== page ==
16Klein’s first great discovery Lie was nowhere near as broad as Klein would become, but he was far deeperIt is only a slight exaggeration to say that Klein discovered LieDuring the early 1870s he was virtually the only one who had any understanding of Lie’s mathematicsHe described how Lie spent whole days “living” in the spaces he imagined
17On Lie’s Relationship with Klein D. Rowe, “Der Briefwechsel Sophus Lie – Felix Klein, eine Einsicht in ihre persönlichen und wissenschaftlichen Beziehungen,” NTM, 25 (1988)1,Sophus Lie’s Letters to Felix Klein,, ed. D. Rowe, to appear
19Arild Stubhaug’s Heroic Portrait of Lie, the Norwegian Patriot Interpretation of Lie’s Life as a Triumphant StruggleStory of Friends, Foes and BetrayalSubsidiary Theme: French wisdom vs. German petty- mindedness
20Sophus Lie, 1844-1899 1865-68: study at Univ. Christiania : stipend to study in Berlin, Paris: collaboration with Felix Klein: Prof. in Christiania: Leipzig1898 return to Norway
21On Lie’s MathematicsHans Freudenthal, “Marius Sophus Lie,” Dictionary of Scientific Biography.Thomas Hawkins, “Jacobi and the Birth of Lie’s Theory of Groups,” Archive for History of Exact Sciences, 1991.
22On Lie’s Early WorkD. Rowe, “The Early Geometrical Works of Felix Klein and Sophus Lie”T. Hawkins, “Line Geometry, Differential Equations, and the Birth of Lie’s Theory of Groups”In The History of Modern Mathematics, vol. 1, ed. D. Rowe and J. McCleary, 1989.
23Lie’s Early Career: line and sphere geometry; special contact transformations: PDEs and line complexes; general concept of contact transformations: Lie’s vision for a Galois theory of differential equations
24Lie’s Subsequent Career : first work on continuous transformation groups; classification of groups for line and plane: return to geometry; applications of group theory to differential geometry, in particular minimal surfaces: group-theoretic investigations and differential invariants (with Friedrich Engel beginning 1884)
25Lie’s Subsequent Career 1886: succeeds Klein as professor of geometry in LeipzigContinued collaboration with Engel on vol. 1 of Theorie der Transformationsgruppen: Lie spends nine months at a sanatorium outside Hannover; leaves without having fully recovered: works on Riemann-Helmholtz space problem
26On the History of Lie Theory Thomas Hawkins, Emergence of the Theory of Lie Groups. An Essay in the History of Mathematics, , Springer 2000.Four Parts:Sophus Lie, Wilhlem Killing,Élie Cartan, and Hermann Weyl
27German line geometry and French sphere geometry 4-dimensional geometries derived from 3-dimensional space
28Julius Plücker and the Theory of Line Complexes Plücker took lines of space as elements of a 4-dim geometryAlgebraic equation of degree n leads to an nth- order line complexLocally, the lines through a point determine a cone of the nth degreeCounterpart to French sphere geometry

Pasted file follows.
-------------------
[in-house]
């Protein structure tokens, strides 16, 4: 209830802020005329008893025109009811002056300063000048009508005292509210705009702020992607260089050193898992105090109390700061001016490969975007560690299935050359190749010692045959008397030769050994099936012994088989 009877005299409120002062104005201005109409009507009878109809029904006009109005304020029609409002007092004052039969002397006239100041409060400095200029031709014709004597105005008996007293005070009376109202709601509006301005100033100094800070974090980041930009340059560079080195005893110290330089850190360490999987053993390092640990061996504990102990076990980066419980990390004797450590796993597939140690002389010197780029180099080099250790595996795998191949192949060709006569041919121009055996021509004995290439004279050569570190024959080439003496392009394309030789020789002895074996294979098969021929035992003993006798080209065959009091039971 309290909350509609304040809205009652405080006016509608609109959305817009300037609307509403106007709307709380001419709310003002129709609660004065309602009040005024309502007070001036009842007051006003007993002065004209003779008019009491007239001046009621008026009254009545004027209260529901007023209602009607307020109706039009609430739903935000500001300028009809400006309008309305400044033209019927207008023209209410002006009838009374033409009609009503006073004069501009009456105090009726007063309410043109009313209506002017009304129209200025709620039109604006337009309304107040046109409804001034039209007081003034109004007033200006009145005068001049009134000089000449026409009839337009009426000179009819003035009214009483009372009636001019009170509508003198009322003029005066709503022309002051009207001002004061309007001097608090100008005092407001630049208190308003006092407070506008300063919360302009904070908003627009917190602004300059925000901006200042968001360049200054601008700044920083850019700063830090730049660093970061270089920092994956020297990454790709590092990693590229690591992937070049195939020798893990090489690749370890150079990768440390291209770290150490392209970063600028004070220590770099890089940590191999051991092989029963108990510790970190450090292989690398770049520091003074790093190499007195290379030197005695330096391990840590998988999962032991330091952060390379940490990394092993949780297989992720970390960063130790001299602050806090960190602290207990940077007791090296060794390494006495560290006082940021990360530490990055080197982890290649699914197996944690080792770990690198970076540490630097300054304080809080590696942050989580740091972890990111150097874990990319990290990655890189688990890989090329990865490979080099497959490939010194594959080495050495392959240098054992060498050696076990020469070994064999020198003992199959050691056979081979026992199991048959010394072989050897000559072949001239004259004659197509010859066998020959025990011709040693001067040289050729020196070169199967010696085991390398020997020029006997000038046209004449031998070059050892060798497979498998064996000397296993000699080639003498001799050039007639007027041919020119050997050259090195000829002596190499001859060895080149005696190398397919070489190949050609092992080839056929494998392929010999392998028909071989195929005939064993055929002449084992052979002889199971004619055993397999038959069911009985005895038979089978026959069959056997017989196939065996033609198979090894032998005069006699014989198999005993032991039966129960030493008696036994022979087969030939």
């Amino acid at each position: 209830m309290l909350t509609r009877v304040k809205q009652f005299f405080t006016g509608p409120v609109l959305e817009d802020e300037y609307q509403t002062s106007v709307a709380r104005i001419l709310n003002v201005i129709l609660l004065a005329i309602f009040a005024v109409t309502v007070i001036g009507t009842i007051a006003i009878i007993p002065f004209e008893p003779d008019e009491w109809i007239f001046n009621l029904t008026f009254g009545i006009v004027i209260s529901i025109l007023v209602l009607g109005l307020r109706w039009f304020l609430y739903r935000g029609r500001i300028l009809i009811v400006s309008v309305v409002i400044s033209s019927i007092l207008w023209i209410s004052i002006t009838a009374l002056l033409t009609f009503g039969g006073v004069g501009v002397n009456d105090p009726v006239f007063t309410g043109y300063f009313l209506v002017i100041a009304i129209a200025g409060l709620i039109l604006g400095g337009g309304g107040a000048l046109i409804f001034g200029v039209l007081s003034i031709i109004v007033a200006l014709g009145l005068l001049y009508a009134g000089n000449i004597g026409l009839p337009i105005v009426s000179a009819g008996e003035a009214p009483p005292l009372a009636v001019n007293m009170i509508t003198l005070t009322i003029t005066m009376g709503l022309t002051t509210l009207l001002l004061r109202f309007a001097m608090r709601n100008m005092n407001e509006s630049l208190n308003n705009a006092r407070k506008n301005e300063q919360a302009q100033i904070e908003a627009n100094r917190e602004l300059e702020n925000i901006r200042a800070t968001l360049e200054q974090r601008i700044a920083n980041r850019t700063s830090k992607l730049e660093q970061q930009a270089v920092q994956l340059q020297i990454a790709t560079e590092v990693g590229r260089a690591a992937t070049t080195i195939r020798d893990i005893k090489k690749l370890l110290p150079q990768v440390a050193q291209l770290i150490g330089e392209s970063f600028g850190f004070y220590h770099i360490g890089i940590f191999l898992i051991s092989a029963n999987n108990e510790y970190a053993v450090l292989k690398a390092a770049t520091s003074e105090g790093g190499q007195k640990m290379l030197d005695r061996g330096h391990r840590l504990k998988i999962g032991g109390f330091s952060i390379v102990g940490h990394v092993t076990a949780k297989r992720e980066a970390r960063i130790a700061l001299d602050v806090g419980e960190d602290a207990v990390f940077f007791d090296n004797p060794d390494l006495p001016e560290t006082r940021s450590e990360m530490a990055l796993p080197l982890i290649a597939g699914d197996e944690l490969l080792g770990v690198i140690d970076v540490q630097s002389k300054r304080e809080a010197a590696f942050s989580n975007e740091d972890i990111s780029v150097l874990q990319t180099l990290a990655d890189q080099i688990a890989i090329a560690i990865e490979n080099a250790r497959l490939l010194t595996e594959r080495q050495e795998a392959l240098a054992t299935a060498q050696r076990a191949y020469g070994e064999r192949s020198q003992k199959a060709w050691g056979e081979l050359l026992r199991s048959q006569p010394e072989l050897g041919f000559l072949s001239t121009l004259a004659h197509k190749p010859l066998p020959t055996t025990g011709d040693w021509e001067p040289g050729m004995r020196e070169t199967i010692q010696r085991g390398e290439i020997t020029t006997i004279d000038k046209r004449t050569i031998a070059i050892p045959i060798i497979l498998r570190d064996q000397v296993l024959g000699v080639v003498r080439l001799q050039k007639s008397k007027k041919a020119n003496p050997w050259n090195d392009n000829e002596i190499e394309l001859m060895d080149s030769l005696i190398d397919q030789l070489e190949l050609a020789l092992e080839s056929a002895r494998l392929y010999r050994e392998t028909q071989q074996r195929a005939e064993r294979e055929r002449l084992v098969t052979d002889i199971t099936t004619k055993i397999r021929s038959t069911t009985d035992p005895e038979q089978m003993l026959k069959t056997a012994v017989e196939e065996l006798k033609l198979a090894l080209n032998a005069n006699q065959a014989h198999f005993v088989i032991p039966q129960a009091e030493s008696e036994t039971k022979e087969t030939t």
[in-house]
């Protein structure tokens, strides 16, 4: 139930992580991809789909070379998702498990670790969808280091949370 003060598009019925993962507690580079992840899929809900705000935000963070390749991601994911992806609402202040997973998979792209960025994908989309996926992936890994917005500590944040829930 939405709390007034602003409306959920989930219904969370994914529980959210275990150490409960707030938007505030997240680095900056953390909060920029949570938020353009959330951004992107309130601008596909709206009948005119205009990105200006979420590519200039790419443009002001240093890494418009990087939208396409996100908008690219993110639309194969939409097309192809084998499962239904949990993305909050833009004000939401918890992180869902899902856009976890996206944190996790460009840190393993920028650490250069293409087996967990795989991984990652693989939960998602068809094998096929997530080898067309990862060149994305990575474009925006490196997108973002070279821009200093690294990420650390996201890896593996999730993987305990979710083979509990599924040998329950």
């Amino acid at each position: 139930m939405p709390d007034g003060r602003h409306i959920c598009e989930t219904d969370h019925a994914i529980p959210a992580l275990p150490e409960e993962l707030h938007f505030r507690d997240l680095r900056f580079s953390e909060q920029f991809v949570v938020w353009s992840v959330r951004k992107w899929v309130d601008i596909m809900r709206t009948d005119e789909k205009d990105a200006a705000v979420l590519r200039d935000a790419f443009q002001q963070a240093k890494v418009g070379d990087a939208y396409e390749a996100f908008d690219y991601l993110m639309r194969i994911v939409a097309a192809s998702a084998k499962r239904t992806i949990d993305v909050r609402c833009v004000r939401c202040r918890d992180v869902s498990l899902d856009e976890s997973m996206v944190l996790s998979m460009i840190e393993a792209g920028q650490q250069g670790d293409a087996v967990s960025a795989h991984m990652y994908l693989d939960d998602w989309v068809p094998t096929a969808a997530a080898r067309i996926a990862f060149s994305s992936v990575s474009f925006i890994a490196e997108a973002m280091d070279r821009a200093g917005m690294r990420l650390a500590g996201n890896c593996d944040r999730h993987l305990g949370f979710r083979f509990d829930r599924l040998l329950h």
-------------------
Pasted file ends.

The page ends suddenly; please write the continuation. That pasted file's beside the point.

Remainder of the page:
29Lie and Klein: geometries based on free choice of the space elements Line and sphere geometry were central examplesKlein also studied spaces of line complexes in 1860s, the space of cubic surfaces (1873), etc.In his Erlangen Program he emphasizes that the dimension of the geometry is insignificant, since one can always let the same group act on different spaces obtained by varying the space element, which may depend on an arbitrary number of coordinates
30Kummer surfaces and their physical and geometrical contexts
31Kummer SurfacesQuartic surfaces with 16 double points (here all are real)Klein was the first to study these as the singularity surfaces that naturally arise for families of 2nd-degree line complexes
32The Fresnel Wave Surface Kummer‘s study of ray systems revealed that the Fresnel surface was a special type of Kummer surfaceIt has 4 real and 12 complex double points
33Lie’s Breakthrough, Summer 1870 Line-to-sphere transformationMaps the principle tangent curves of one surface onto the lines of curvature of a second surfaceLie applied this to show that the principle tangent curves of the Kummer surface were algebraic curves of degree 16Klein recognized that they were identical to curves he had obtained in his work on line geometry
34Klein’s Correspondence with Lie Used by Friedrich Engel in Band 7 of Lie’s Collected WorksFell into Hands of Ernst Hölder, son of Otto Hölder, who married one of Lie’s granddaughtersPurchased by the Oslo University LibraryTo be published by Springer in a German/English edition
35Klein’s letters to Lie, 1870-1872 Collaboration in Berlin and Paris,Klein had trouble following Lie’s ideas by 1871Lie’s visit in summer led to enriched version of Klein’s Erlanger Programm
37Felix Klein as a Young Admirer of Riemann Came in Contact with Riemann’s Ideas through Clebsch in Göttingen ( )Competed as self- appointed champion of Riemann with leading members of the Weierstrass school
38Alfred Clebsch ( )Leading „Southern German“ mathematician of the eraFounder of Mathematische AnnalenKlein was youngest member of the Clebsch School
39Klein’s “Physical Mathematics” Accounting for the Connection between singular points and the genus of a Riemann surface
40Klein (borrowing from Maxwell) to Visualize Harmonic Functions
41Building complex functions on an abstract Riemann surface Rather than introducing complex functions in the plane and then building Riemann surfaces over C, Klein began with a non- embedded surface of appropriate genusThe harmonic functions were then introduced using current flows as beforeHe visualized their behavior under deformations that affected the genus of the surface
43Klein on Visualizing Projective Riemann Surfaces Mathematische Annalen,